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Joyous Gard   By: (1862-1925)

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It is a harder thing than it ought to be to write openly and frankly of things private and sacred. "Secretum meum mihi!" "My secret is my own!" cried St. Francis in a harrowed moment. But I believe that the instinct to guard and hoard the inner life is one that ought to be resisted. Secrecy seems to me now a very uncivilised kind of virtue, after all! We have all of us, or most of us, a quiet current of intimate thought, which flows on, gently and resistlessly, in the background of our lives, the volume and spring of which we cannot alter or diminish, because it rises far away at some unseen source, like a stream which flows through grassy pastures, and is fed by rain which falls on unknown hills from the clouds of heaven. This inner thought is hardly affected by the busy incidents of life our work, our engagements, our public intercourse; but because it represents the self which we are always alone with, it makes up the greater part of our life, and is much more our real and true life than the life which we lead in public. It contains the things which we feel and hope, rather than what we say; and the fact that we do not speak our inner thoughts is what more than anything else keeps us apart from each other.

In this book I have said, or tried to say, just what I thought, and as I thought it; and since it is a book which recommends a studied quietness and a cheerful serenity of life, I have put my feelings to a vigorous test, by writing it, not when I was at ease and in leisure, but in the very thickest and fullest of my work. I thought that if the kind of quiet that I recommended had any force or weight at all, it should be the sort of quiet which I still could realise and value in a life full of engagements and duties and business, and that if it could be developed on a background of that kind, it might have a worth which it could not have if it were gently conceived in peaceful days and untroubled hours.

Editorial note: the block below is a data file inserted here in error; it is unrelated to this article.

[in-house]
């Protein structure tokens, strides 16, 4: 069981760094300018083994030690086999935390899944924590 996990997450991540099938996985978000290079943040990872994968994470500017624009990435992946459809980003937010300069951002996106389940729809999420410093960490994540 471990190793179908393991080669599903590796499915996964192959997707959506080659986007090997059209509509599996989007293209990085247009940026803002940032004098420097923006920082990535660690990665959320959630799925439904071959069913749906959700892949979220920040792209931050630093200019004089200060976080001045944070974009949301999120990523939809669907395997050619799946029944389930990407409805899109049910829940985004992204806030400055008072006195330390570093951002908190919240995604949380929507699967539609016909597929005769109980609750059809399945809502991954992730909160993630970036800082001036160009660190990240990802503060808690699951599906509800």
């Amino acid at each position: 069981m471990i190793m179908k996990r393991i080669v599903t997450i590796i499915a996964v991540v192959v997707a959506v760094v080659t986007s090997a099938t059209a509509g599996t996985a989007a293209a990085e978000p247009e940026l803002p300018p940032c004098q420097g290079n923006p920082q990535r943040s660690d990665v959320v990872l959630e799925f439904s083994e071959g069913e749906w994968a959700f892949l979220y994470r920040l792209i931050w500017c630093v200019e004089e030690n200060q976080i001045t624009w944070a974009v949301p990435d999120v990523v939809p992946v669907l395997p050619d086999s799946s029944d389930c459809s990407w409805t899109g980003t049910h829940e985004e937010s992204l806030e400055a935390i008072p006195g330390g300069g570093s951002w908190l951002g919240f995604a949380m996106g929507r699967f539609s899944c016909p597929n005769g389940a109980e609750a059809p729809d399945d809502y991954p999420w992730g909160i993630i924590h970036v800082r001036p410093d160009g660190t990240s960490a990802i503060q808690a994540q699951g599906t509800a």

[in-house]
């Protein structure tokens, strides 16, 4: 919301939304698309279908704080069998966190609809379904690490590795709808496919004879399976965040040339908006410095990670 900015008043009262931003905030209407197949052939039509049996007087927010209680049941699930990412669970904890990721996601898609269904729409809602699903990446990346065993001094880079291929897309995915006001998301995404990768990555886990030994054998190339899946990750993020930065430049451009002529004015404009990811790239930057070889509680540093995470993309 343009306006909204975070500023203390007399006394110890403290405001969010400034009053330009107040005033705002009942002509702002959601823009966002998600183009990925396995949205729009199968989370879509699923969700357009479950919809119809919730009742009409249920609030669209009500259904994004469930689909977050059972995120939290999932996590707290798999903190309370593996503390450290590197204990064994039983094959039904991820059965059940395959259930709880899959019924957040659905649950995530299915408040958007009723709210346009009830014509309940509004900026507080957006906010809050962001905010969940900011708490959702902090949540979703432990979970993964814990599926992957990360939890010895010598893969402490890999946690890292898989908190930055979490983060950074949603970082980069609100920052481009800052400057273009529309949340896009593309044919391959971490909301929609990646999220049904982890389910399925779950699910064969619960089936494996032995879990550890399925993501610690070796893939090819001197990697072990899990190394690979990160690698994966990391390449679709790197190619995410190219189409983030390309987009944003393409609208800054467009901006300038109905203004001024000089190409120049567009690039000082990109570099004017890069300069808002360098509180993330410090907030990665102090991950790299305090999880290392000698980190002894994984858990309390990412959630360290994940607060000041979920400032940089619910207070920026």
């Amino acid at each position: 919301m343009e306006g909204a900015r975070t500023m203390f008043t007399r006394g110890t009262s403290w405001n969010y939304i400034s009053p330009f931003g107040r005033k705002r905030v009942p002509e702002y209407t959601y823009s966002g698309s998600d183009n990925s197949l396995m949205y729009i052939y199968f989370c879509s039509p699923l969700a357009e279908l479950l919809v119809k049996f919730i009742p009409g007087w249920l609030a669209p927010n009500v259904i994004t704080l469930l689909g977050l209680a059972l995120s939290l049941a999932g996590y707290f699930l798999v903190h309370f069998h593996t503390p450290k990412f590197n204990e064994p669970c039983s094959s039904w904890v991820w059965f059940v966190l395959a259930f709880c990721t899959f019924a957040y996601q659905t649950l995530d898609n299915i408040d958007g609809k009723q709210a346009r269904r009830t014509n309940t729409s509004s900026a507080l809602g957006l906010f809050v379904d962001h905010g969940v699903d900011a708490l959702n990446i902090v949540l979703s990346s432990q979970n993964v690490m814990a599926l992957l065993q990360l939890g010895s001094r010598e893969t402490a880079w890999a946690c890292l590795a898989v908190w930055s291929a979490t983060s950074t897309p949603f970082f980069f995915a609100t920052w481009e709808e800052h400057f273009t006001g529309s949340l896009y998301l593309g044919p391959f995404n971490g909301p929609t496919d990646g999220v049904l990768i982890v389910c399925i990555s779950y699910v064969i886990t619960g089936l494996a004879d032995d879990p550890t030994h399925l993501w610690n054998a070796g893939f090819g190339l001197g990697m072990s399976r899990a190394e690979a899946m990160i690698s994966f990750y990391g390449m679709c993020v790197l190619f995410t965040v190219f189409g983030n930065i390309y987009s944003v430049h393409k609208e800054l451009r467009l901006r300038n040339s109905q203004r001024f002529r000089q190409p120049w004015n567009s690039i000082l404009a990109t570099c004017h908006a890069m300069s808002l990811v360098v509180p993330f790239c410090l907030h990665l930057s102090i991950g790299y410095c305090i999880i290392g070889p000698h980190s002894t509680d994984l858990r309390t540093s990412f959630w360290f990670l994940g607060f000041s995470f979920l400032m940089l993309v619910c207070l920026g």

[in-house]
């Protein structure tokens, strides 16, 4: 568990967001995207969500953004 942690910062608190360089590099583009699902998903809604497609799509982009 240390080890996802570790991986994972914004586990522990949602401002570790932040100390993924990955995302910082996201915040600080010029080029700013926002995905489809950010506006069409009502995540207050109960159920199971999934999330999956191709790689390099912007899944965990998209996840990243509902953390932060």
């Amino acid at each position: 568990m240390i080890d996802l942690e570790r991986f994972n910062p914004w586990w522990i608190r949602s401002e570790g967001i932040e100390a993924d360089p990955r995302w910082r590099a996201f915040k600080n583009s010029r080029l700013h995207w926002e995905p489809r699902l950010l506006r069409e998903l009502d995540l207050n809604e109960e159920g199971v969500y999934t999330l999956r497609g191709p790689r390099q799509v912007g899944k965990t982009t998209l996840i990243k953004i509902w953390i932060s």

So it has all been written in spaces of hard driven work, when the day never seemed long enough for all I had to do, between interruptions and interviews and teaching and meetings. But the sight and scent that I shall always connect with it, is that of a great lilac bush which stands just outside my study window, and which day by day in this bright and chilly spring has held up its purple clusters, overtopping the dense, rich, pale foliage, against a blue and cloudless sky; and when the wind has been in the North, as it has often been, has filled my room with the scent of breaking buds. How often, as I wrote, have I cast a sidelong look at the lilac bush! How often has it appeared to beckon me away from my papers to a freer and more fragrant air outside! But it seemed to me that I was perhaps obeying the call of the lilac best though how far away from its freshness and sweetness! if I tried to make my own busy life, which I do not pretend not to enjoy, break into such flower as it could, and give out what the old books call its 'spicery,' such as it is.

Because the bloom, the colour, the scent, are all there, if I could but express them. That is the truth! I do not claim to make them, to cause them, to create them, any more than the lilac could engender the scent of roses or of violets. Nor do I profess to do faithfully all that I say in my book that it is well to do. That is the worst, and yet perhaps it is the best, of books, that one presents in them one's hopes, dreams, desires, visions; more than one's dull and mean performances. 'Als ich kann!' That is the best one can do and say.

It is our own fault, and not the fault of our visions, that we cannot always say what we think in talk, even to our best friends. We begin to do so, perhaps, and we see a shadow gather. Either the friend does not understand, or he does not care, or he thinks it all unreal and affected; and then there falls on us a foolish shyness, and we become not what we are, but what we think the friend would like to think us; and so he 'gets to know' as he calls it, not what is really there, but what he chooses should be there... Continue reading book >>

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